The second short story collection to be published was Miecz przeznaczenia (Sword of Destiny). While The Last Wish collection was published after Miecz przeznaczenia, it replaced Wiedźmin as the first book, as it included all of the stories collected in Wiedźmin except "Droga, z ktorej się nie wraca" (the only one not featuring Geralt). Although new short stories were added in The Last Wish, they took place before the ones in Miecz przeznaczenia.
"Droga, z której się nie wraca", along with "Coś się kończy, coś się zaczyna", a non-canon story about Geralt and Yennefer's wedding, written as a wedding gift for Sapkowski's friends, were later published in the book Coś się kończy, coś się zaczyna. The rest of the stories in this book are not connected to the Witcher series in any way. In some Polish editions, "Droga, z której się nie wraca" and "Coś się kończy, coś się zaczyna" are added to either The Last Wish or Miecz przeznaczenia.
The stories and novels have been translated into Dutch, Bulgarian, Czech, Serbian, Swedish, Russian, German, Italian, Lithuanian, French, Portuguese, Spanish and Finnish. An English translation of Ostatnie życzenie (The Last Wish), the first short story collection, was published in the United Kingdom by Gollancz in 2007 and in the United States by Orbit in 2008. Gollancz decided to skip Miecz przeznaczenia (The Sword of Destiny, the second short story collection) and publish Krew elfów (Blood of Elves, the first novel in the Witcher Saga) in the United Kingdom directly after The Last Wish, even though the short stories in this collection take place earlier and introduce some of the characters that become major characters in the novels. Blood of Elves was published in 2009 by Orbit in the United States.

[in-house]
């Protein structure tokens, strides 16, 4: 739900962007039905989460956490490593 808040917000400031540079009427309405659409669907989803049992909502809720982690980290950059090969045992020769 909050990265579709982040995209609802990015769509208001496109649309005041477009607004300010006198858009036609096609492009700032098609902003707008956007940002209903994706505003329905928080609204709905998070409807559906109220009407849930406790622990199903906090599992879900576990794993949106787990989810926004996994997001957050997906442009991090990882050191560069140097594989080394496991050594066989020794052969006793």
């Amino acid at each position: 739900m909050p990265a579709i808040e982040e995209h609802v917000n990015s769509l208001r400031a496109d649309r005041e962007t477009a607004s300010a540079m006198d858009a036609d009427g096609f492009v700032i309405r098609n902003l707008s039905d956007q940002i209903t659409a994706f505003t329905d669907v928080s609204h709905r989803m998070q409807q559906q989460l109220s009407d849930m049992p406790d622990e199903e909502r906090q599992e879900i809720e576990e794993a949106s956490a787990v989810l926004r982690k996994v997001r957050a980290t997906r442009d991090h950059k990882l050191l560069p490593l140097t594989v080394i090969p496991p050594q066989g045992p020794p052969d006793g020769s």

The name "witcher"Edit
The original Polish name for "witcher" is "wiedźmin". The English translation preferred by Andrzej Sapkowski was initially "hexer" and is the name used in the international version of the film adaptation. However, CD Projekt chose to translate it to "witcher" in the The Witcher computer game, and this version was subsequently used by Danusia Stok in her translation of the book The Last Wish, as well as by Sapkowski himself in the book Historia i fantastyka.